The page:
Thursday, March 31, 2016


At Holy Cross parish we have come full circle. The Gospel of Jesus Christ arrived in the British Isles in AD 37. It was brought there by St. Joseph of Arimathea directly from Jerusalem. The English Church (ecclesia anglicana) remained part of the Orthodox Church for more than 1,000 years. In the year 1054, when the Roman Patriarchate, having unilaterally changed the Nicene Creed by adding the so-called Filioque (“and the Son”) clause without Catholic consent, fell away from the Orthodox Catholic Church, the English Church remained Orthodox. This led to the Norman invasion in 1066. The Norman invasion was a promoted as a papal crusade to bring the English Church under Roman hegemony.

In October of 1066, King Harold, the last Orthodox king of England, died defending Orthodox England from the Norman invasion. With the Norman Conquest all but one of the English bishops were removed and imprisoned. They were replaced by Norman bishops, and the English Church was forced into submission to the papacy.

The English Reformation, which began in 1534, was very different from the Reformation on the Continent of Europe. No new Church was formed, and the reform was carried out by the bishops themselves. The annulment, not divorce, of King Henry VIII was the occasion, not the reason, for the English Reformation. Unfortunately, Henry VIII was a dissolute king who was more interested in the goods of the Church than the good of the Church. His reign is known as the Royal Tyranny. 

Upon the death of Henry VIII, the English Reformation began in earnest. The goal of the English Reformation was the restoration of the Faith and Order of what is commonly called the undivided Church. However, being five hundred years removed from the “undivided” Church, separated from the Orthodox Church in the East by hostile Roman Catholic powers, and being influenced by Continental Protestant thought, the goal of the English Reformation was hard to achieve. The English Reformation, or perhaps more accurately the English Restoration, was advanced by the Caroline Divines of the 17th century, the Oxford Movement of the 19th and early 20th centuries, and by the St. Louis Church Congress and the continuing Anglican Movement of the later 20th and early 21st centuries.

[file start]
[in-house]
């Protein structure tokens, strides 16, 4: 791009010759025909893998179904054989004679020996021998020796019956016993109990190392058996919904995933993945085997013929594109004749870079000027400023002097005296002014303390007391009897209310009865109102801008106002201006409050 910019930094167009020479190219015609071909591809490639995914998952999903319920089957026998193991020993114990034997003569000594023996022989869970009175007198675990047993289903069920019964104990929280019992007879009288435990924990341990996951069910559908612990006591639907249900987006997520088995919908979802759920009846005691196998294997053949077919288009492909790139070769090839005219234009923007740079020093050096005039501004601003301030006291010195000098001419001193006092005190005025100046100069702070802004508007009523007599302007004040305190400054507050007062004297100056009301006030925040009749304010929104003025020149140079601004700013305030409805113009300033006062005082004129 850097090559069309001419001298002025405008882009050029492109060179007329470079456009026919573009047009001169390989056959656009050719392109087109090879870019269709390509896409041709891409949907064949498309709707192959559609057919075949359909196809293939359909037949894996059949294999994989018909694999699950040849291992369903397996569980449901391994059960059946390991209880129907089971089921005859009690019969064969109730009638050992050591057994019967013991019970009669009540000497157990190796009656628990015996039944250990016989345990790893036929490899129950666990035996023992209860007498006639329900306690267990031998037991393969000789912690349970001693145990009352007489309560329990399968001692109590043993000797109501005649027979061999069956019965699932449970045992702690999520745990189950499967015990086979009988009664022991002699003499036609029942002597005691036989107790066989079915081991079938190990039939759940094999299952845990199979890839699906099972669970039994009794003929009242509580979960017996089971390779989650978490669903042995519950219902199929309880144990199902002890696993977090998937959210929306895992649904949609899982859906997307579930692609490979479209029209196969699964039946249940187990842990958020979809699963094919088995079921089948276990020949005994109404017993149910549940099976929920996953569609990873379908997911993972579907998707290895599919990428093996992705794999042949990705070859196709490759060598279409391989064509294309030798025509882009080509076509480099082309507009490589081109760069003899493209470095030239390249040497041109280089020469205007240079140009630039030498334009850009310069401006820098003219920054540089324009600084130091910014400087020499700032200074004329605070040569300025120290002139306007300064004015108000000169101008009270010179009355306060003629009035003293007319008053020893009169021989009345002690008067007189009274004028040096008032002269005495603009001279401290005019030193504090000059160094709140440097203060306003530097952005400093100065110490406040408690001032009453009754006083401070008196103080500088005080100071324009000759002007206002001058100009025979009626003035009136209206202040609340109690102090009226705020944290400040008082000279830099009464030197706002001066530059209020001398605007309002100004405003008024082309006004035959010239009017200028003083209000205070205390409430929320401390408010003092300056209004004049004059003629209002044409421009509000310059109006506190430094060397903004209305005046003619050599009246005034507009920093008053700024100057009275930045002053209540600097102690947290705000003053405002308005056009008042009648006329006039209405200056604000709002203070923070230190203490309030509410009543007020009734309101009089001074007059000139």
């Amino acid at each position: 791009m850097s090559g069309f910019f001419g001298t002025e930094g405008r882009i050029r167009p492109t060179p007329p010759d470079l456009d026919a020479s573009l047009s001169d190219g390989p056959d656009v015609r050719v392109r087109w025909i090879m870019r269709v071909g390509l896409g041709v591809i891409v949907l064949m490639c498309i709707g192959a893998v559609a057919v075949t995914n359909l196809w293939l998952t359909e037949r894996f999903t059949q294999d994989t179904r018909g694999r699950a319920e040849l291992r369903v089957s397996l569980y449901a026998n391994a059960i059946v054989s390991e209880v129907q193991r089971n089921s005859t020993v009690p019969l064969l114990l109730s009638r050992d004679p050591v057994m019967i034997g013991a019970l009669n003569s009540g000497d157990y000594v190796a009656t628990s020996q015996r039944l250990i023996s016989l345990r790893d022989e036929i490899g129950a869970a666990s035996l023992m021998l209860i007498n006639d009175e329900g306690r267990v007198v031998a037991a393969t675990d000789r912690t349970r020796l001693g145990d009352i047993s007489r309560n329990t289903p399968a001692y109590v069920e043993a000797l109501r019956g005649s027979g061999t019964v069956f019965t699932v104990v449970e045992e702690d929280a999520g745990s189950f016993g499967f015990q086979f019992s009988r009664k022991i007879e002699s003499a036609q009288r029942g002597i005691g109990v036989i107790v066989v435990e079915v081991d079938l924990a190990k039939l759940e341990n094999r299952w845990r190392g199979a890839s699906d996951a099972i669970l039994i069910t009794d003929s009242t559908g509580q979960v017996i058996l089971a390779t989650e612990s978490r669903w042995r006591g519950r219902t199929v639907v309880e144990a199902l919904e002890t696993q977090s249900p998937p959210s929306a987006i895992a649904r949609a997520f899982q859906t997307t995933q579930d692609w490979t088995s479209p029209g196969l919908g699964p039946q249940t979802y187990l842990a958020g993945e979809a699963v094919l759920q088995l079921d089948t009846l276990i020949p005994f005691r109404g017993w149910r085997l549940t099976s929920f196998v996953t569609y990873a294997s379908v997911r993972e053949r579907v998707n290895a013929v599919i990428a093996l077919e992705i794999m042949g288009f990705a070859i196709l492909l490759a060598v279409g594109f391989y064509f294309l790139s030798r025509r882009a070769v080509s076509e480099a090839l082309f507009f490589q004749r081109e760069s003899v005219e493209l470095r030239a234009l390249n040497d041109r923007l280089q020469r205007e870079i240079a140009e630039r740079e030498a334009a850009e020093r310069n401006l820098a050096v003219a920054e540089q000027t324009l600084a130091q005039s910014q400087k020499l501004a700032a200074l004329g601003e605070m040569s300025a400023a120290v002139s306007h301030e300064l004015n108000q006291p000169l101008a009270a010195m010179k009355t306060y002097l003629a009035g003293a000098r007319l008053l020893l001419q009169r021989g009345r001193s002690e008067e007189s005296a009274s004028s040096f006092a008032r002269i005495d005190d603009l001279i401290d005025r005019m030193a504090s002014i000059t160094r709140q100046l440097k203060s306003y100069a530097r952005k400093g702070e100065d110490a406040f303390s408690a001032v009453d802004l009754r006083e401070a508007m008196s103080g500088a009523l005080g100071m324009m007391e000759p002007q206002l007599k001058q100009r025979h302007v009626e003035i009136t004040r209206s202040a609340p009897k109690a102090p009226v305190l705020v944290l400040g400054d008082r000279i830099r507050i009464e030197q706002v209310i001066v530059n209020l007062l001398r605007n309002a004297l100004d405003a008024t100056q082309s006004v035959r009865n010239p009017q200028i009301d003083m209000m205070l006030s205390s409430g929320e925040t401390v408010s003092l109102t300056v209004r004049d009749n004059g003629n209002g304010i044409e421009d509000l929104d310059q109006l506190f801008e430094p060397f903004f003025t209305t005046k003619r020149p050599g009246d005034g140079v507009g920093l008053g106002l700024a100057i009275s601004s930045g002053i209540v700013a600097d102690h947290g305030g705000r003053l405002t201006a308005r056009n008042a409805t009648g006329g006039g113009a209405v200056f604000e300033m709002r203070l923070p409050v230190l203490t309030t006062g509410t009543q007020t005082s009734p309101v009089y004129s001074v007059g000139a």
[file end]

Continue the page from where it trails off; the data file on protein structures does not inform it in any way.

Today, large numbers of Anglicans have come full circle and returned to the Church from which their Fathers in the Faith were torn away by force of arms in 1066. Anglicans now make up the largest single group of converts to the Orthodox Church, and there are hundreds of former Anglican clergy now serving as Orthodox clergy in America alone. In our own Russian Orthodox Church Outside of Russia (ROCOR) two of our bishops are former Anglicans. Former Anglicans have entered both the Eastern and Western Rites, and the English Usage of the Western Rite is in use in both the Patriarchates of Moscow and Antioch.

When I am asked, “Where have all the orthodox Anglicans gone?” My answer is always the same: “To the Orthodox Church!” When an Anglican enters the Orthodox Church he is not “joining a new Church,” but simply coming full circle and healing the breach that was caused by the Norman Conquest in 1066. There is no longer any legitimate reason for any traditional or continuing Anglican to remain separate from the Orthodox Church. The door is wide open for them. They can even preserve and pass on their English and Celtic cultural, liturgical and spiritual heritage and patrimony within the Orthodox Church just as their forefathers in the Faith did during the first millennium of Christianity.

What many people do not realize is that it seems that the British Royal Family may be coming full circle as well. A Roman Catholic publication in the United Kingdom has published an important article about Prince Charles, heir to the British throne. The article s titled, “Defender of the (Eastern) Faith.” The article reads in part: